Blue Sky Tomorrow
I have been living in Beijing this past several months. A city of some 22 million inhabitants plus a few more millions if you consider the transient population. You probably have heard from the news and reports of the recent terrible air pollution that plague this city. Just before the Lunar New Year, the PSI hit a horrifying 750!! Yes, it is a little disturbing when the air pollution reaches such hazardous levels. Causes are fairly simple, growing car usage, coal burning factories and Beijing is a city is surrounded by mountain ridges. When the wind stops blowing, the pollution sit and smolder the city. China’s rapid economic progress does have its negative side effects. A new and commonly used description for pollution is “Wu Mei”; a mixture of fog, pollution and stale air.
With modern communication and the internet, news and images of such environment damages quickly spread around the world. Calls and requests have been pouring in, from both Chinese citizens and overseas health organizations to ask the Chinese government to take concrete actions and improve the environment. Its easier said than done 😉
That being said, all major cities while going through economic progress have had their fair share of shame and challenges.
Britain’s industrial revolution had been fuelled by coal, not very different from China, but even before that time London had earned the nickname “The Smoke”, which is still in use today.One of the most infamous smog incidents was in London in 1952. The Great Smog as it came to be called was recognized as bad immediately when it happened in December 1952, but it was several weeks before it was realized that it had killed 4,000 people! Experts have since revised the death toll upwards to 12,000. How did London, with its present day position as a world class city, get into that position and what did it do to tackle it?
Travellers to the city from the surrounding countryside could see a haze of smoke above the city from miles away, telling them they were getting closer to their destination. The same if you are landing into Beijing international airport today.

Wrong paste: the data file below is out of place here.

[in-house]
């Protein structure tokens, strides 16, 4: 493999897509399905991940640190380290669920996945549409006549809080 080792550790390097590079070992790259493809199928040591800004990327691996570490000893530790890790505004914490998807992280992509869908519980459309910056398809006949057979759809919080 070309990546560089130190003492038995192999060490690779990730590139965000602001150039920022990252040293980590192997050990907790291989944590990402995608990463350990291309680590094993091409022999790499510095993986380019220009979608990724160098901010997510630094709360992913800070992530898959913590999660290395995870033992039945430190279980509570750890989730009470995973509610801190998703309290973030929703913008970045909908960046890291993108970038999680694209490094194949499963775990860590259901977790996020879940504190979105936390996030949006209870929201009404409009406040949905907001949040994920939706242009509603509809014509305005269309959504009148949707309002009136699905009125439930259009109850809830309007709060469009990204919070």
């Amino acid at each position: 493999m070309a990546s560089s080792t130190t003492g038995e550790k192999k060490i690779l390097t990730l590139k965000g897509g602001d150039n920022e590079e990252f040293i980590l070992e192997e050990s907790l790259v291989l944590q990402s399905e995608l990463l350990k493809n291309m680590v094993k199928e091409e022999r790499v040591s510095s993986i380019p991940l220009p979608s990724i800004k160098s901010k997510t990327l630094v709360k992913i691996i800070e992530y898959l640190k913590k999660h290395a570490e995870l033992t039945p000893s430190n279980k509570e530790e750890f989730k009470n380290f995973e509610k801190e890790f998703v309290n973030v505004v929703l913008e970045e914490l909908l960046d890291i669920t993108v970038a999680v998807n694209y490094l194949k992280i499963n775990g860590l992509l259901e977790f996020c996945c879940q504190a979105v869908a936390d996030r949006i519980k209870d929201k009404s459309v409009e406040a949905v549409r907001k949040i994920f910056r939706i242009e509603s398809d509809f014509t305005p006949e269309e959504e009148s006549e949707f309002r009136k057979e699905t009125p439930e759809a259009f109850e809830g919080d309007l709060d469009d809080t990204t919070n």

London became famous in the Victorian era for its fogs, and most of these were heavily polluted. The Sherlock Holmes novels of Arthur Conan Doyle popularized the fogs, known as London Particular or pea soupers, and the murders of Jack the Ripper in London’s East End are imagined in popular folklore to have taken place under cover of the fog and of darkness. There are no sign of Jack the Ripper in Beijing yet.
But the London fogs were a far bigger killer than ever the Ripper was. In 1873, 200 people died in a single week of fog, and in one week in 1880 the total was 2,000. By the end of the 19th century London had 90 days of fog each year. Sounds like Beijing weather forecast these days, fortunately, without the high fatality. Government reaction to the Great Smog was slow, (sounds familiar) but public concern and action by legislators eventually led to new laws in the UK. It’s citizen led the change. The Clean Air Acts of 1956 and 1968 were introduced to deal with the smogs. And 60 years later, we have the pristine and beautiful London of today.
So, there is hope for Beijing and China.
If we all want clean air and clear blue skies for ourselves and our children, and if band together to make the change, it can be done.
I recently heard of an India hill station city, Ooty, in the Nilgiris district, state of Tamil Nadu, has completely ban the use of all plastics bags. If we focus our efforts and make changes to our living habits, the world can be a better place. Here’s to many more blue skies tomorrow……….